Real Estate 101: Purchasing With No Money Down

by : Kinan Beck

"Many of us have seen those late night infomercials promising that you can get rich by purchasing real estate with no money down. While purchasing real estate with no money down does have a few inherent risks, the ability to buy a home with no money down is a reality that you might want to consider taking advantage of.

Getting the Seller to Pay the Closing Costs

One way to buy a piece of real estate without putting any money down is to ask the seller to pay for the closing cost. Even though you are asking the seller to pay for the closing costs, you will usually ultimately pay for the costs yourself. But, the good part is that you can put off paying the costs until later.

How does this work you ask? Really, it is quite simple. Let's say you want to purchase a piece of real estate for $100,000. If you ask the seller to pay the closing cost, he or she will probably ask that you pay $102,000 for the home. That way, the seller can use the extra $2,000 he or she receives to pay for your closing cost. So, you are actually paying the closing costs because it is being wrapped into the amount of your mortgage loan. Nonetheless, you are getting out of paying that cost upfront.

Since closing costs can vary widely among different properties and transactions, the seller will often put a cap on how much of the closing costs he or she will pay. If the seller counters with a cost price of $102,000 on a $100,000 home, for example, that same seller will likely put a $2,000 cap on how much he or she is willing to pay toward closing.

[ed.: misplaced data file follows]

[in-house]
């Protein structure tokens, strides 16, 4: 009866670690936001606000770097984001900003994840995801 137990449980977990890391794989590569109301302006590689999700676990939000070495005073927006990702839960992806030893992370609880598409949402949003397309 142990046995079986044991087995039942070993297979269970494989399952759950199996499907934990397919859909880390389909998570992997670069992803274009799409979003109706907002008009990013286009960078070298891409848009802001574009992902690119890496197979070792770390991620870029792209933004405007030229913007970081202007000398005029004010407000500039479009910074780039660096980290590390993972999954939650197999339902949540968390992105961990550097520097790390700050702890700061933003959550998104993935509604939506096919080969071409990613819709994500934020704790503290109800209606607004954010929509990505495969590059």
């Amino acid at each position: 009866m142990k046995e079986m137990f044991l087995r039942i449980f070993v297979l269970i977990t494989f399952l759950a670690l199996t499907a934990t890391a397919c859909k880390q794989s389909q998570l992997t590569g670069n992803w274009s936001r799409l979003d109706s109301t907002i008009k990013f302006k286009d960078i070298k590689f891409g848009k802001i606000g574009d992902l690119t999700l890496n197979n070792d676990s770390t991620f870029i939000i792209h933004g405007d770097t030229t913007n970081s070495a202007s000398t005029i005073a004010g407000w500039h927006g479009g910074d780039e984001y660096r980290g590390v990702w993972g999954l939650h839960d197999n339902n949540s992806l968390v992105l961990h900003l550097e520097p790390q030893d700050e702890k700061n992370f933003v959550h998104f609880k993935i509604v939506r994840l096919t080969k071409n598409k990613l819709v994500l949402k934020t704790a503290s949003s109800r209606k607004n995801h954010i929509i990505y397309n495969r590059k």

Exploring Loan Options

Many of us have heard that you must have 10% of the cost of the home as a down payment when buying real estate. The 80/20 loan is one of the best ways to get out of paying a down payment when you buy a home.

With you buy real estate with an 80/20 loan, you are actually using two different loans. The first is a mortgage loan to pay for 80% of the cost of the house while the other loan covers the remaining 20%. In some cases, your total monthly payment may actually be less when going with an 80/20 loan rather than a conventional loan. In order to qualify for this type of loan, however, you generally need to have a credit score of 620 or more.

Conventional loans are also available with the 'zero down' option. Similarly, you can explore subprime zero down loans if you have poor credit. Unfortunately, these options often lead to higher interest rates. This is particularly true with subprime loans. For this reason, you might want to look into low down payment loans instead. The 3% down loan is a popular choice because it still allows you to put only a small amount down on for the loan but provides you with a much better interest rate.

Even if you do not have a substantial amount of money saved up for the purchase of a home, you can still make your dreams of homeownership a reality. Look into the various options available to you and there will certainly be one that suits your needs."